emptiness, in a series of wonderful paintings into which no trace of sentimentality
was allowed to intrude. Instead of her later exploration of the impact
of death on the living, whether human, animal or insect, Chanced forced an
encounter with the void, either as the dark tunnel from which we don’t return
but the end of which is not visible, or the unimaginable bottom of the cliff
face. Many artists have grappled with the power of death over our lives, some
emphasising its macabre mockery of the living, like Goya or earlier artists such
as Albrecht Durer and Hieronymous Bosch, others matter-of-factly squaring
up to it, as Marina Abramovic does, busily scrubbing gristle and grime from
the bony sockets of a skeleton, or Kathy Prendergast, less dramatically, weaving
silver, black and golden hair from three generations of her family together to
make a spool of life. Van der Grijn takes all of those positions on board, and in
her most recent body of work, in Mexico, widens her focus on death and life
to see what we can learn from folk cultures. Instead of Abramovic, or Goya or
Prendergast, it is Gauguin’s famous painting Where do we come from?, What are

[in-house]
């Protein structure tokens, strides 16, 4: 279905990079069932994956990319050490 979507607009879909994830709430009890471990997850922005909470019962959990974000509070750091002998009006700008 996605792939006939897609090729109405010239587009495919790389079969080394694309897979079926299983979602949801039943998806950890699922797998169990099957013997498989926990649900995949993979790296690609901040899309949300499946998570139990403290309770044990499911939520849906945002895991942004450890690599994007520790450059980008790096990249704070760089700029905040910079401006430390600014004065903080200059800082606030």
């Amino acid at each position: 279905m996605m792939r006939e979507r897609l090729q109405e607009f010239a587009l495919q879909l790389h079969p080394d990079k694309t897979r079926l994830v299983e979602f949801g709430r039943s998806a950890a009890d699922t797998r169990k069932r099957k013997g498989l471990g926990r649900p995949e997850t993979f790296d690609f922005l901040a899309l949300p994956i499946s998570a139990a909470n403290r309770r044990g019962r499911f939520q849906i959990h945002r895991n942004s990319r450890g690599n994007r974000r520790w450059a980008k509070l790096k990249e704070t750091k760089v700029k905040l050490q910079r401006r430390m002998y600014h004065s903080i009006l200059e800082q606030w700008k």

we doing?, Where are we Going? (1897, Boston Museum of Fine Art) that offers the
closest parallels to this work. Although their work is very different, they share
an appreciation of age-old rituals, the exotic, primitive societies that continue
to value them, and the essential questions at the heart of existence.

In the Day of the Dead works, van der Grijn has moved on from those earlier
and more private encounters with loss and the physical reality of death itself
to an exploration of memory. In the Mexican folk rituals, family members
seek to entice the spirits of their loved ones back to the family altar or the
graveyard by surrounding them with the things that were once familiar to
them, the things that the living think were of greatest significance to the dead
one. For van der Grijn that quest becomes bound up with identity, with how
we are perceived by our friends and communities. Did our friends really know
us, is the persona the world picks up of us the one we recognise or want to
project? Among the ‘toys’ left on the grave for the little girl in the film Sayulita
are two glass eyes, exact replicas of van der Grijn’s own eyes. The eyes are
often said to be the mirror of the soul, but they are the first part of the body to
decompose. For a visual artist, the eyes are especially important. Van der Grijn
was Cléar that, ‘I wanted her, the girl, to be able to see. It was really important
that she could see. For whatever reason, this is important to me. It is part of
the reconstructing of memory. Of giving the child the opportunity to really
see and perhaps make changes before she returns the following year?’ By giving
the child her own eyes, van der Grijn tangibly accepts her own demise, but
also endows the child with her own history of seeing and constructing a world
through her vision.

The final question then is not about death itself but about how we will be
remembered. If the afterlife is confined to how we live on in the memories of